Tuesday, June 21, 2011

From Athens, First Evening

The true significance of this boat trip, of this flotilla, in conjunction with other world events is coming into focus, having met the passengers, having met the organizers who have worked on making this project come true for some ten months now.  Having met people with a very broad scope of knowledge and understanding.  It fits, as it turns out, into an extremely complex tapestry of world events, becoming a player even where it didn't think itself to be, significant in ways that transcend even its original very significant mission.

The Arab Spring.  Beyond the revolutions and the uprisings in Tunisia, in Egypt, in Baharain, in Yemen, in Lybia, in Syria, there is the profound impact that it has had on how the population of the Middle East and North Africa views itself, and it has had a profound impact on how the world views that population. 

The spread of the Arab Spring.  A brush fire having far exceeded the boundaries of the Arab world.  And now in Greece.  Greece on the verge of an uprising, with massive daily demonstrations against the US, against the EU, against its own government.  Strikes in Greece.  General strike tomorrow, a dock strike on Friday...

Israel.  Frantically, for months now, pressuring every single mediteranean country to block the flotilla.  Having succeeded in Turkey, the next target is the Greek government.  The Greek government that may not survive the week, will it succomb to Israeli pressure against the background of massive popular unrest, against the background of massive demonstrations accusing the Greek government of being American stooges?  And wouldn't succombing to Israeli pressure become the ultimate proof to of their complicity?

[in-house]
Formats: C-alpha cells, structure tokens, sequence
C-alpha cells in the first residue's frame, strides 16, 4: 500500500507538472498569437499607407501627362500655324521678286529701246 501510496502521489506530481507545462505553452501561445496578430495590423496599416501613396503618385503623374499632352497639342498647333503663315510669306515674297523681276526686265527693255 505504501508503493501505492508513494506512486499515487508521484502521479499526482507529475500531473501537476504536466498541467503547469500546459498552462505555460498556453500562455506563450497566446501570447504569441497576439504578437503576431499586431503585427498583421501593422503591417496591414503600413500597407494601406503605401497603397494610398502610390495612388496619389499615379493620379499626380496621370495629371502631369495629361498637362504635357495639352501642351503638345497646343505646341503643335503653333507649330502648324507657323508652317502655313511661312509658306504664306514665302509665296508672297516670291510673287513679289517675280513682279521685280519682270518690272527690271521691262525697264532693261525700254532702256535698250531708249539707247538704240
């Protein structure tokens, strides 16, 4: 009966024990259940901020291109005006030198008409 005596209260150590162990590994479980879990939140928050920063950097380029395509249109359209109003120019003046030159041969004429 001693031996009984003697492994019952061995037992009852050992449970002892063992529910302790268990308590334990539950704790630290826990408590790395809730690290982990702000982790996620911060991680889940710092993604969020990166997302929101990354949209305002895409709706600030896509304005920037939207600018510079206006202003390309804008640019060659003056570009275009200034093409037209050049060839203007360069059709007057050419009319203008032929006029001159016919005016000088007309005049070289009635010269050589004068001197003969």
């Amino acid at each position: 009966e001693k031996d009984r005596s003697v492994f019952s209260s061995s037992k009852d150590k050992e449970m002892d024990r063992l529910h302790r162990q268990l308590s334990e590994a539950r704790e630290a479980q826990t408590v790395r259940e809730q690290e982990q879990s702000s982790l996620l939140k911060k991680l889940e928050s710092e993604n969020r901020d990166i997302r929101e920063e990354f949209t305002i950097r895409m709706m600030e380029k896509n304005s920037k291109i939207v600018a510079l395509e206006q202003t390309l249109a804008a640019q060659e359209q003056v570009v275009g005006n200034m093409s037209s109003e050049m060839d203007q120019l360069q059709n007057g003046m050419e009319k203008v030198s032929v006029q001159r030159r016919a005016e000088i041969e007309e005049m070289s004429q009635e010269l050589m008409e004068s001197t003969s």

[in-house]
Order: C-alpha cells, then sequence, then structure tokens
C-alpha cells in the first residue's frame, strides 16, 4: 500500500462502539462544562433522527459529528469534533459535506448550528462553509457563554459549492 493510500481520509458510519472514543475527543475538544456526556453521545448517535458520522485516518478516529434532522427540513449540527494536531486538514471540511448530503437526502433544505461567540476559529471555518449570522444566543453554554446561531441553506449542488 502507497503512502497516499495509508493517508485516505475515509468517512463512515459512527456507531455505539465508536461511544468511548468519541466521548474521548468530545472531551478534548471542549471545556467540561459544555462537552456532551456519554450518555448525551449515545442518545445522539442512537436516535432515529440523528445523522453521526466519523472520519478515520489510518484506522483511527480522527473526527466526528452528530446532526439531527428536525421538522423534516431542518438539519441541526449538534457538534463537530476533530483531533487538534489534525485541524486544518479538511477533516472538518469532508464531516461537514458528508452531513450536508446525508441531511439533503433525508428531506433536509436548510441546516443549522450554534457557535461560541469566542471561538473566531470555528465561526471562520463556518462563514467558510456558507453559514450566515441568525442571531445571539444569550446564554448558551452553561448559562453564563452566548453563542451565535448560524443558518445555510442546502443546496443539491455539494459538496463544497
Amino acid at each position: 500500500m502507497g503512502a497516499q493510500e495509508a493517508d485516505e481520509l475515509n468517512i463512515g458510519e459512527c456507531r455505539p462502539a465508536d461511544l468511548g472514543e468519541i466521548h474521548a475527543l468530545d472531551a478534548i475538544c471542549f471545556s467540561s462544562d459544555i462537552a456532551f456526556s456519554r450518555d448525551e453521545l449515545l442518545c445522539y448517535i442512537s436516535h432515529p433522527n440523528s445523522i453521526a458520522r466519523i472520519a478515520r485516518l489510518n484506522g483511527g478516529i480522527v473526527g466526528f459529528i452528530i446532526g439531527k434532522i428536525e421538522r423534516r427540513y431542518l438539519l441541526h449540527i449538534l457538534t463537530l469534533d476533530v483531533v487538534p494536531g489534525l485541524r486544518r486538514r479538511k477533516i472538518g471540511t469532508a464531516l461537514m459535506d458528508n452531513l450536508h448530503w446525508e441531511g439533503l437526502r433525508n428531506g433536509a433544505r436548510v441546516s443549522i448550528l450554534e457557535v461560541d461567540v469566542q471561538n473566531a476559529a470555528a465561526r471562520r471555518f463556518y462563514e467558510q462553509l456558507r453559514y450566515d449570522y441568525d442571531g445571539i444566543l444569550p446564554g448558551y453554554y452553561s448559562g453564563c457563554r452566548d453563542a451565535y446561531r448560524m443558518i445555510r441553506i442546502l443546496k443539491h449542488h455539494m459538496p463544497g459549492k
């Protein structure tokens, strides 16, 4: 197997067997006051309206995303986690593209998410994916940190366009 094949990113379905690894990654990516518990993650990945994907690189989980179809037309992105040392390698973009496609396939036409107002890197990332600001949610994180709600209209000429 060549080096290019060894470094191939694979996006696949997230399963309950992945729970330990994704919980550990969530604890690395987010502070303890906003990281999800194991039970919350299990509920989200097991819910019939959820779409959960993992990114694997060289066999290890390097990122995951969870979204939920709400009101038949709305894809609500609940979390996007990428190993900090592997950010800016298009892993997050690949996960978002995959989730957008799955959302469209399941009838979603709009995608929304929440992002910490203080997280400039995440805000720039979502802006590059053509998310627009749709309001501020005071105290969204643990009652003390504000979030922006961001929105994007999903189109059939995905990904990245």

"I don't think people in the US know what is going on here," the blond, well-dressed Greek woman said to us, in front of the Greek Parliament at Syntagma Square, at 11pm.  "I brought my 9 year old son here with me the other day, and we stood here until three o'clock in the morning, because I think he should know.  Tell them about us.  Don't forget."

"The slogans," the young man answers my question, "that one there says, 'I am going crazy because you cut off salaries and you cut off pensions and  medical benefits but you still haven't cut your own throats.'  That one, it awards Papandereu the badge of 'Goldman Sachs employee of the month'".  The one over the bridge, I can read: "You take the debts, we will take Solidarity: REVOLUTION".  They were all going to stay there, at least 30,000 of them, I would say, through midnight, preventing parlamentrians from getting through for a crucial midnight vote.  The vote, alas, was held, and Papandreou did win, slim margin as it was...


And in the middle of this, the ten boats of the flotilla, the beseiged population of Gaza, the occupation of Palestine, the 50 or so of us on the Audacity of Hope, now attempting to put faces and names and stories together, our personal stories, our personal voyages to this point, our shared voyage beyond this point, I think I have been near history before.  I am not sure I quite got to put a finger in, though, until now.

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